Three area legislators met with their constituents Tuesday afternoon. During the two-hour discussion, the lawmakers went over some of their wins, losses and draws, while voters expressed their own …
Three area legislators met with their constituents Tuesday afternoon. During the two-hour discussion, the lawmakers went over some of their wins, losses and draws, while voters expressed their own takes on bills, laws and proposals.
Sen. Tim French, R-Powell, and Rep. Rachel Rodriguez-Williams, R-Cody, both freshmen and Rep. Dan Laursen, R-Powell, an experienced lawmaker, all expressed surprise at the sheer number of bills introduced during the split session.
The lawmakers met for a one-day virtual session Jan. 12 to meet constitutional requirements. That was followed by an eight-day virtual session and the remainder of the session was a hybridization of virtual and in-person meetings as the COVID pandemic loosened its grip on the state.
Williams was amazed by the number of bills that are introduced but aren’t passed; about 60% die in the process. French was surprised at the number of bills he supported as written, but later opposed because of the amendments added to the various bills.
“A lot of them [amendments] are designed to gut the bill, to destroy the intent,” he said. “I could be in favor of a bill, then because of the amendments I have to vote against it, especially on the third reading.”
Laursen said the supplemental budget was a good example. The House and the Senate are given the same suggested supplemental budget. Then each chamber adds its amendments and sends the whole to a conference committee. Then it goes back to each chamber to see if an agreement can be reached.
Laursen said the House always budgets high, usually for K-12 schools, while the Senate wants to enact cuts.
“I just wish we’d come to a sensible number and get closer [to a consensus],” he said. French noted no legislator wants to see their own concerns get cut, but cuts are necessary.
The session did cut $430 million from state spending, but sent the K-12 school budget back unaddressed with the same allocations as last year because the two chambers could not reach a compromise.
“Those cuts aren’t destroying the state, and they were necessary because of [the downturn in] oil and gas, the war on coal and there was no tourism,” French said.
Laursen said a more reasonable approach could have helped before the shortfall became so large, and while the oil and gas industry has rallied somewhat, the war on coal is still being fought and the current administration wants those industries to “go away.”
The Legislature will convene in special session July 12 to deal with the federal money coming to the state from federal COVID relief programs.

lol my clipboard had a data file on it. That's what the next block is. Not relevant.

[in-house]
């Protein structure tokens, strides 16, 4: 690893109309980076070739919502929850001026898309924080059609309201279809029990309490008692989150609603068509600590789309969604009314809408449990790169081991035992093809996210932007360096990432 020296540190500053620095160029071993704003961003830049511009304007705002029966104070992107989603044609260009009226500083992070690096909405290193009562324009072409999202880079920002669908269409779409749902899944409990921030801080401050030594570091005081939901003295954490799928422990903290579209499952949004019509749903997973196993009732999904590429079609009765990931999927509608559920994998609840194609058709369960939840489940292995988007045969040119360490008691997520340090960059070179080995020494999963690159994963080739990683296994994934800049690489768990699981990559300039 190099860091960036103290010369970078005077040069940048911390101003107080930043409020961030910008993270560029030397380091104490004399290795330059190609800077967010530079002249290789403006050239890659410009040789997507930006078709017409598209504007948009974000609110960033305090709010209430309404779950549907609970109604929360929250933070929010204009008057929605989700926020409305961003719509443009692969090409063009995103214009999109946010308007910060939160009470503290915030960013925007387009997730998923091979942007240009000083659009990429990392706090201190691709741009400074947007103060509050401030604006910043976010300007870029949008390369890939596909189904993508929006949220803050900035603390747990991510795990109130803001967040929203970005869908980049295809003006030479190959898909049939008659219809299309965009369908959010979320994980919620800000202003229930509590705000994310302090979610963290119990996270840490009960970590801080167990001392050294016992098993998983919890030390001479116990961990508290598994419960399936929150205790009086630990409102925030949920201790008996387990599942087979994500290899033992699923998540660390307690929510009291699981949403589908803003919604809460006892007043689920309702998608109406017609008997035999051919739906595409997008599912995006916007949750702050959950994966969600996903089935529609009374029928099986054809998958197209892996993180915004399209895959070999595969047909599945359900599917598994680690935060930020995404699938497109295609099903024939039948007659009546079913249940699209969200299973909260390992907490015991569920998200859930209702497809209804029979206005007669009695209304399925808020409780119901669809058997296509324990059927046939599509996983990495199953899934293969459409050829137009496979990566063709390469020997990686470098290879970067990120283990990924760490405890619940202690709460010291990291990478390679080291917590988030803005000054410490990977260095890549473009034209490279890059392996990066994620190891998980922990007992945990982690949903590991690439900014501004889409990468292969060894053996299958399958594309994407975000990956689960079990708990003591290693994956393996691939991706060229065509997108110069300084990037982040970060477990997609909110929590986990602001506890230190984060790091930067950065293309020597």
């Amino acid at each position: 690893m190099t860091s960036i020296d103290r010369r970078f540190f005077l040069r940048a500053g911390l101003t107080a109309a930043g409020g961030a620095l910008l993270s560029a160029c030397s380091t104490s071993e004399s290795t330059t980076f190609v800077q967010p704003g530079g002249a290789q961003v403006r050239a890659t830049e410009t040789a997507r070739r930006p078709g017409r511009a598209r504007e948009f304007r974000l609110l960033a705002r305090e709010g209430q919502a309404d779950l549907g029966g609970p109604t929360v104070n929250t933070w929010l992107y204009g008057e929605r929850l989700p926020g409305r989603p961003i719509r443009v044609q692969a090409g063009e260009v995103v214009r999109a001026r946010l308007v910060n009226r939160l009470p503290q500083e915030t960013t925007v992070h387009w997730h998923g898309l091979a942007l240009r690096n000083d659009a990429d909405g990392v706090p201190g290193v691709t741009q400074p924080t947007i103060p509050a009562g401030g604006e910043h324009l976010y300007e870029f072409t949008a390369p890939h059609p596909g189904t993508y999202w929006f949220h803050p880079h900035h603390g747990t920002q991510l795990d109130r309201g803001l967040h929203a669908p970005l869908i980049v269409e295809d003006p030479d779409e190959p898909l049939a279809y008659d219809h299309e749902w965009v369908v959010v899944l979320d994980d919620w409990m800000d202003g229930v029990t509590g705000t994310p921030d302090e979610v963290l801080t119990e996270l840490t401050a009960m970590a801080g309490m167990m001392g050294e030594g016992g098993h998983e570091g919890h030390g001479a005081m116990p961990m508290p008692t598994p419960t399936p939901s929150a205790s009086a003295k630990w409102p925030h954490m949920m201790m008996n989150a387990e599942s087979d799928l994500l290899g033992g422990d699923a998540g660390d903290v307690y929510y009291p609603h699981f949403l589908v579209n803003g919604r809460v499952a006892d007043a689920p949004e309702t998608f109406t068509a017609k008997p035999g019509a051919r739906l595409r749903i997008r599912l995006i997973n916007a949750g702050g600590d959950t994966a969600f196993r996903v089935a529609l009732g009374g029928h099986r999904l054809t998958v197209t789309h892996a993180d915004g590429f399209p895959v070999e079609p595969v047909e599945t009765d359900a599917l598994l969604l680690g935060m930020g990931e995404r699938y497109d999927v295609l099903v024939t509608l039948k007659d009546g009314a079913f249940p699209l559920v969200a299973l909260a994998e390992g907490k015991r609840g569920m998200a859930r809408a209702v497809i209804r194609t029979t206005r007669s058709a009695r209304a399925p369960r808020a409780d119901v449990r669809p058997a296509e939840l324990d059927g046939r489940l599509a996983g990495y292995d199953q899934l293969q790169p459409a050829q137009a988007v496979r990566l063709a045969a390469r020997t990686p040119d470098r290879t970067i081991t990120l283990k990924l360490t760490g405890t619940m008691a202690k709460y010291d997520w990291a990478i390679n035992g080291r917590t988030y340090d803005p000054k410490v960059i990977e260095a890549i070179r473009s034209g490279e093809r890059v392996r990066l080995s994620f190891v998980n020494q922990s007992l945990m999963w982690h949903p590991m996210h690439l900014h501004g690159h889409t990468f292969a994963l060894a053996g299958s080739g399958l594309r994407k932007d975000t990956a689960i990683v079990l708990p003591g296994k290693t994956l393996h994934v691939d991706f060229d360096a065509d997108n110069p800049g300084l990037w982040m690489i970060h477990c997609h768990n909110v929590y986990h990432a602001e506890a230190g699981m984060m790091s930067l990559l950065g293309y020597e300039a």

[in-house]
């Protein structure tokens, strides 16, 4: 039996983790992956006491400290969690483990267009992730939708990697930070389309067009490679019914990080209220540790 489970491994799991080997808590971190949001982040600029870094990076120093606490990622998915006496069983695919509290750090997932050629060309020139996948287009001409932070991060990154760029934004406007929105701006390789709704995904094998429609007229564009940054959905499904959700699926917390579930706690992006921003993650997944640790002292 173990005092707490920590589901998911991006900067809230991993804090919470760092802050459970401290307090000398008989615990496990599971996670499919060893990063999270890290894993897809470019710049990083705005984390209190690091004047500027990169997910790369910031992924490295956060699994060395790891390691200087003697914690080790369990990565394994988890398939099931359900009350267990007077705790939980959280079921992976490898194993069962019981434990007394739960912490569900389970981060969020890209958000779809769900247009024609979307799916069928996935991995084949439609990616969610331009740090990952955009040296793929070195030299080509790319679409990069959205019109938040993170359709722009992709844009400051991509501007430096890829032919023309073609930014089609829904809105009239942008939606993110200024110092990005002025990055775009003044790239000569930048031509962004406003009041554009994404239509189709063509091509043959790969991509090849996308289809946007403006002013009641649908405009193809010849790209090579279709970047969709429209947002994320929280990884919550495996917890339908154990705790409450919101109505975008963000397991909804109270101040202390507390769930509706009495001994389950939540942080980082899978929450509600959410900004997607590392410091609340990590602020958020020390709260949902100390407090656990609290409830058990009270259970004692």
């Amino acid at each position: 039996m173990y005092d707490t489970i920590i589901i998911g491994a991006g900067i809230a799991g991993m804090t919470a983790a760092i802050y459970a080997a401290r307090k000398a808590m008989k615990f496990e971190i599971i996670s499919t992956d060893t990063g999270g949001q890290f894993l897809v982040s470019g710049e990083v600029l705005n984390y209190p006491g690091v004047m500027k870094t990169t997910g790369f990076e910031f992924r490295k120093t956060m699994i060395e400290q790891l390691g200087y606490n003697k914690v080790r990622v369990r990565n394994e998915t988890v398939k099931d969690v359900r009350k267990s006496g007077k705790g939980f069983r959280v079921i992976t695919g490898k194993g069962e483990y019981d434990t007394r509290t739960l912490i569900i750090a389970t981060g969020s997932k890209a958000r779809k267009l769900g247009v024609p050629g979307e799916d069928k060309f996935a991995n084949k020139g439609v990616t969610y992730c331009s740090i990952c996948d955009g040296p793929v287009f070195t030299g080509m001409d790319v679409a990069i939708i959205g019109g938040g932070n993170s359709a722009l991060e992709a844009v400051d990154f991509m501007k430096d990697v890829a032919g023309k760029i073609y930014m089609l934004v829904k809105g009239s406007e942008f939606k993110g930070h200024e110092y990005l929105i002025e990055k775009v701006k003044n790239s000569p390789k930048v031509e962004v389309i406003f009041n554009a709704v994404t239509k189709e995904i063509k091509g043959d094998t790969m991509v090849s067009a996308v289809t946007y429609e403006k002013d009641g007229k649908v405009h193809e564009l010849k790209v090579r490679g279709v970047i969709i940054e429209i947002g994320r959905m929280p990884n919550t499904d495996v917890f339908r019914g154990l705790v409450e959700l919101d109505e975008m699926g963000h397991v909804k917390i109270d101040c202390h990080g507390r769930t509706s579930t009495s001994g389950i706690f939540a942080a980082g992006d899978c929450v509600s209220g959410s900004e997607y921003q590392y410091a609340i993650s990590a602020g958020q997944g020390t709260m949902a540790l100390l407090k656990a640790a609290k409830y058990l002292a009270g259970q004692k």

“Is accepting that money a done deal?” asked Karen Jones, a member of the audience from Cody. “Will we sell our birthright and state sovereignty to accept this money?”
Laursen said until the state learns what strings were attached, it will not spend any of it. When the appropriate uses for the funds are determined, the process can move ahead. If the requirements cannot be met or the state refuses to accept the rules, then the federal dollars can be sent back, he said.
Lyle Rodgers, a Powell voter, asked why the state didn’t take back its public lands from the federal government.
“I think we could win it in court,” Rodgers said. French told him the topic is due to be discussed in the agriculture committee as an interim subject.
Some of the bills passed in the concluded session that the three legislators supported included: the right for out of state residents to conceal carry a weapon in Wyoming without a permit; one that ends banking and financial discrimination against companies in the firearms business; and a voter ID law that requires residents present identification when voting in person.
Other bills that passed were requirements for most elected officials to live in the county for which they are seeking office, with an exception for county coroners and requiring a candidate be a resident of the state, receiving no benefits from any other state, or living in the Washington, D.C., area in order to run for the U.S. Senate representing Wyoming.
Every representative present was against Medicaid expansion, citing the cost of the state match and fears the federal subsidies would be revoked, leaving the state to bear the burden of the cost of care for the estimated 25,000 new program enrollees. Even the number of enrollees was questioned, with Williams referencing the expansion in Montana where double the estimated of new Medicaid members enrolled.
French said the added federal dollars couldn’t continue forever. “All these trillions we’re in debt, that’s going to come back around.”
Each member also pointed out how important local leadership is for not only passing bills, but also making towns and regions head in the direction the residents desire.
At the state level, committee chairs can “slow walk” bills so that they are never even discussed; at the local level schools are guided by board of trustee members and city councils pilot policy for municipalities. Williams, Laursen and French each noted how important it is that community members make the time to run for office and serve as an educated, informed part of society.